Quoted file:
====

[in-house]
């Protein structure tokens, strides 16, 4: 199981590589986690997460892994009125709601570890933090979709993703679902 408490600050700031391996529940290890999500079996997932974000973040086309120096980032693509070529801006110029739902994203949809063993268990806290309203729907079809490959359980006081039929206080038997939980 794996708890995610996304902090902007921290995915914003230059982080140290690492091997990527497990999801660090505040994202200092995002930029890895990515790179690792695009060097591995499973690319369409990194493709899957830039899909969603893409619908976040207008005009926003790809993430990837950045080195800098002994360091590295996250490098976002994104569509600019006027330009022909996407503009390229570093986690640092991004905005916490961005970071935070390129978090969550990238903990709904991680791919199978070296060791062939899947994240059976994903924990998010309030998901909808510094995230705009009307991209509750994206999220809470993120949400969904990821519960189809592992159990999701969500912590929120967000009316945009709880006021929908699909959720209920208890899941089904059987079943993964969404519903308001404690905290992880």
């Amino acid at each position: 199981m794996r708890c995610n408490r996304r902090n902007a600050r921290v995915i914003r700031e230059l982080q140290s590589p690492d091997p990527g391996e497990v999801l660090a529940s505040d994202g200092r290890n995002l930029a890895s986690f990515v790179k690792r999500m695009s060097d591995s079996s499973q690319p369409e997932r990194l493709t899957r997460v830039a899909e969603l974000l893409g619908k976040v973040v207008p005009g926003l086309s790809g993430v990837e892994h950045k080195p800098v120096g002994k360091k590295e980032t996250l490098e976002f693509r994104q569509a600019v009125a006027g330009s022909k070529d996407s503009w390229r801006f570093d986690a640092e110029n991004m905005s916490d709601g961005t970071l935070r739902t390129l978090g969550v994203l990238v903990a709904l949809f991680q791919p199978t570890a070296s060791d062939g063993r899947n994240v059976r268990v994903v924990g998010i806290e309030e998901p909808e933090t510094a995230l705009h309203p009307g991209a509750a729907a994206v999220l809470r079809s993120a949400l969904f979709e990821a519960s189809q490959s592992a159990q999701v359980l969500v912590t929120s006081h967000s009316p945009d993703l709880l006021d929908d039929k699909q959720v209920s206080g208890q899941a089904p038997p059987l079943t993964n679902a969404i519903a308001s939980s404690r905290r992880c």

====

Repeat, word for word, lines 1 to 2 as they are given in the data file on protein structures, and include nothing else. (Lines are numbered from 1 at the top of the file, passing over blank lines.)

[in-house]
């Protein structure tokens, strides 16, 4: 199981590589986690997460892994009125709601570890933090979709993703679902 408490600050700031391996529940290890999500079996997932974000973040086309120096980032693509070529801006110029739902994203949809063993268990806290309203729907079809490959359980006081039929206080038997939980 794996708890995610996304902090902007921290995915914003230059982080140290690492091997990527497990999801660090505040994202200092995002930029890895990515790179690792695009060097591995499973690319369409990194493709899957830039899909969603893409619908976040207008005009926003790809993430990837950045080195800098002994360091590295996250490098976002994104569509600019006027330009022909996407503009390229570093986690640092991004905005916490961005970071935070390129978090969550990238903990709904991680791919199978070296060791062939899947994240059976994903924990998010309030998901909808510094995230705009009307991209509750994206999220809470993120949400969904990821519960189809592992159990999701969500912590929120967000009316945009709880006021929908699909959720209920208890899941089904059987079943993964969404519903308001404690905290992880």